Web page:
In A Nutshell
We all yawn, and now we know we even do it before we’re born. And we’ve all heard that we yawn because our brain is getting a bit oxygen-starved, and the massive inhale is a pick-me-up for the brain. Only science has found that it’s not true—the real motivation behind yawning is that the air intake acts as a cooling system for the brain, helping it work more efficiently.
The Whole Bushel
Yawning is another one of those long-standing biological mysteries. The typical reasoning behind why we yawn is that we’re tired, and our brains need the extra oxygen drawn into our system during the yawn in order to stay awake. Turns out, that’s not exactly how it works.
Yawning does impact the brain, but it’s not the rush of oxygen that matters. When you yawn, you’re inhaling more than oxygen, you’re inhaling air that’s cooler than your body temperature. That air gets funneled into your sinuses, which then push the cooler air over the brain; yawning is essentially a cooling system for your head.
There have been a number of different theories on why we yawn, but this is the only one that stands up to scientific scrutiny. It also answers another long-standing question: What the heck is the point of our sinuses, besides giving us headaches?
It turns out that the air intake and the physical act of yawning all work together; it isn’t just enough to get the rush of air to lower the temperature of our brains. Opening your mouth to yawn makes the walls of the sinus flex, and they act as bellows to push the air through the cavities in your head.
The theory has been backed up in medical research conducted on rats. Researchers have monitored their brain temperature in conjunction with their yawning, and have confirmed that whenever there is a jump in temperature, the rats will yawn to help lower it. People who have the ability to predict their yawns have also participated in studies that confirmed the hypothesis works in humans, too.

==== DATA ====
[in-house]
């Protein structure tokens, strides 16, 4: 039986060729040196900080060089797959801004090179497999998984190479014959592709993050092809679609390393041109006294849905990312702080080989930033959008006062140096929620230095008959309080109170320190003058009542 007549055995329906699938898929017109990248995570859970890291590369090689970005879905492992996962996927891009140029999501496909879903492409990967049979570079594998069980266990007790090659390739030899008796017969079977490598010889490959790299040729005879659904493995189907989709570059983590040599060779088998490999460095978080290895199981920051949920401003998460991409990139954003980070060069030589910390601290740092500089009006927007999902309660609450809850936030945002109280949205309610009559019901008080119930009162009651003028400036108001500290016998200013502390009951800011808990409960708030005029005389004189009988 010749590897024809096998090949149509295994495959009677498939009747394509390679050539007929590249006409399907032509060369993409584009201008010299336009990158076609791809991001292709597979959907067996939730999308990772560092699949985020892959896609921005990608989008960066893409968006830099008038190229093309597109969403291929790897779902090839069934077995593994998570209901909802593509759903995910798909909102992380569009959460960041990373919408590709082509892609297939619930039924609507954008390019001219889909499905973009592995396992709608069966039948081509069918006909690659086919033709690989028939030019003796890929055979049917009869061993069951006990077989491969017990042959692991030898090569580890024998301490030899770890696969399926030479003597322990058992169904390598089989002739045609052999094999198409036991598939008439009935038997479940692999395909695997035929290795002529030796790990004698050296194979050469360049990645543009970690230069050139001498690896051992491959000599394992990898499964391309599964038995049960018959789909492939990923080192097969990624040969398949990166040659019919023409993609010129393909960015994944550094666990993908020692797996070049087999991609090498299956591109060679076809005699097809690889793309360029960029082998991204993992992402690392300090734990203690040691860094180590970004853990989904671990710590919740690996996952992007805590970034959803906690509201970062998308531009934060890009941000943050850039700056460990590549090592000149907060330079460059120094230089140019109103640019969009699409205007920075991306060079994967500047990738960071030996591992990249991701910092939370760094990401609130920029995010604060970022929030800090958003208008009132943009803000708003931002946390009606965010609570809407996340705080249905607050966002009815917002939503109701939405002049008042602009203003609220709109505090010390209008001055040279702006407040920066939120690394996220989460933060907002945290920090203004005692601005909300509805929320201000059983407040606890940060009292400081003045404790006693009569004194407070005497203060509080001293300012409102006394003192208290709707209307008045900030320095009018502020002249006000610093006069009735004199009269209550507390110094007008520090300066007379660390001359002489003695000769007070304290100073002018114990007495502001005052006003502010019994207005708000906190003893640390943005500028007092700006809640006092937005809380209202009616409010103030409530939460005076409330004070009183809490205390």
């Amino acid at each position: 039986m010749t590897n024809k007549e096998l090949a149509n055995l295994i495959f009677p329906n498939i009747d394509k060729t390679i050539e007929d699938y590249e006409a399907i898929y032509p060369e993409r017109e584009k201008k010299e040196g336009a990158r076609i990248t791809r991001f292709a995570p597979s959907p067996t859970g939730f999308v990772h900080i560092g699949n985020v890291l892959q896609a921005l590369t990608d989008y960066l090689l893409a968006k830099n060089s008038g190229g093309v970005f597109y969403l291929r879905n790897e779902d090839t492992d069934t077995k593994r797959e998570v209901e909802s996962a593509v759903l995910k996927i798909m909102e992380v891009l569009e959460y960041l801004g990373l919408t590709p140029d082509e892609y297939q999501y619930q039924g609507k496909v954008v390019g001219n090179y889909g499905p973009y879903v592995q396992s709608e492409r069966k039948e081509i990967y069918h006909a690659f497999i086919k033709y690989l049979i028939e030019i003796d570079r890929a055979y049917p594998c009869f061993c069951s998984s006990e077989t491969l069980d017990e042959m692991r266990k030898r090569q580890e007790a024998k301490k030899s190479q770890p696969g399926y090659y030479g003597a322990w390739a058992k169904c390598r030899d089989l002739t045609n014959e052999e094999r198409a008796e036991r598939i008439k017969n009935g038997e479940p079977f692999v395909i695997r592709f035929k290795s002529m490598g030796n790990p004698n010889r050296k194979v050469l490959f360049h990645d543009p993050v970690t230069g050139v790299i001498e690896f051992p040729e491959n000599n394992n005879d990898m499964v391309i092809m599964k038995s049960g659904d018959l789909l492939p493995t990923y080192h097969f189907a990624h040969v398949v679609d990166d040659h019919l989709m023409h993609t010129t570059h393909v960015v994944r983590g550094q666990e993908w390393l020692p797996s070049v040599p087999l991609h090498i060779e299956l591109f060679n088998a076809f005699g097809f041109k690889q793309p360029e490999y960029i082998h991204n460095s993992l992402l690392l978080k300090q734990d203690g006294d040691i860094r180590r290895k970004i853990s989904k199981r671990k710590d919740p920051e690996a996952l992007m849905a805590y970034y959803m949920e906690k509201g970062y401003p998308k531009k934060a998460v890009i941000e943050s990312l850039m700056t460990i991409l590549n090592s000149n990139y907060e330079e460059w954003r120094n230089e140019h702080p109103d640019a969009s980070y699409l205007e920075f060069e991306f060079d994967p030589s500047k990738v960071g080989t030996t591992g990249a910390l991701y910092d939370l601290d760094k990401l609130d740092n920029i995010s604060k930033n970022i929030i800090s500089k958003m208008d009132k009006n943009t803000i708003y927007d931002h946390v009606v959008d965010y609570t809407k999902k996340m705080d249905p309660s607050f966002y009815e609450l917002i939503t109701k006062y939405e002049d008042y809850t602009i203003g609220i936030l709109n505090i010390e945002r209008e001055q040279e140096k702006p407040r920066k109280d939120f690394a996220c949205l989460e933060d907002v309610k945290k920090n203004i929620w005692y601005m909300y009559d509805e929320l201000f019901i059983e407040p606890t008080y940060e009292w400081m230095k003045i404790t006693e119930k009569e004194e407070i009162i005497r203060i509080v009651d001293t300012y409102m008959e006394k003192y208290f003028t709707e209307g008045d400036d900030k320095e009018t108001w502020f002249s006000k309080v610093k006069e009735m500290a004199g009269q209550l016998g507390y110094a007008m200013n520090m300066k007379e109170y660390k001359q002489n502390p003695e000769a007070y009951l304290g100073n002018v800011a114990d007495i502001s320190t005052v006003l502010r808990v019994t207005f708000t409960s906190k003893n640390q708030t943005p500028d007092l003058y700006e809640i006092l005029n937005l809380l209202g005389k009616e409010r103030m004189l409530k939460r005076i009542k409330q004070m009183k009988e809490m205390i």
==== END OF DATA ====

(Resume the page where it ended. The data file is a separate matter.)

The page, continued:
That also leads to the question of why we have the overwhelming urge to yawn when we see someone else do it—almost certainly, brain temperature can’t be contagious, can it?
The answer seems to be a vague “Sort of.”
Our brains function most efficiently when they’re at a yawn-cooled temperature—it’s why we might yawn when we first get up in the morning, to help speed the waking process. But it’s also why we might be hard-wired to see yawning as a signal that there’s some reason you need to be awake and functioning at your best. When you see someone yawn, that’s a sign that there’s danger, that something’s approaching, or there’s some other reason that you need to be at the top of your game.
And since yawning is silent—for all but the most dramatic among us—that also works with the theory that yawning is a type of in-the-face-of-danger communication.
Interestingly, chimpanzees are the only other animal that has demonstrated contagious yawning. And while they’re frequently afflicted with it, the idea that humans are all subject to yawning when we see someone else do it is also a myth—in fact, only about half of the human population can’t resist joining in when they see a yawn.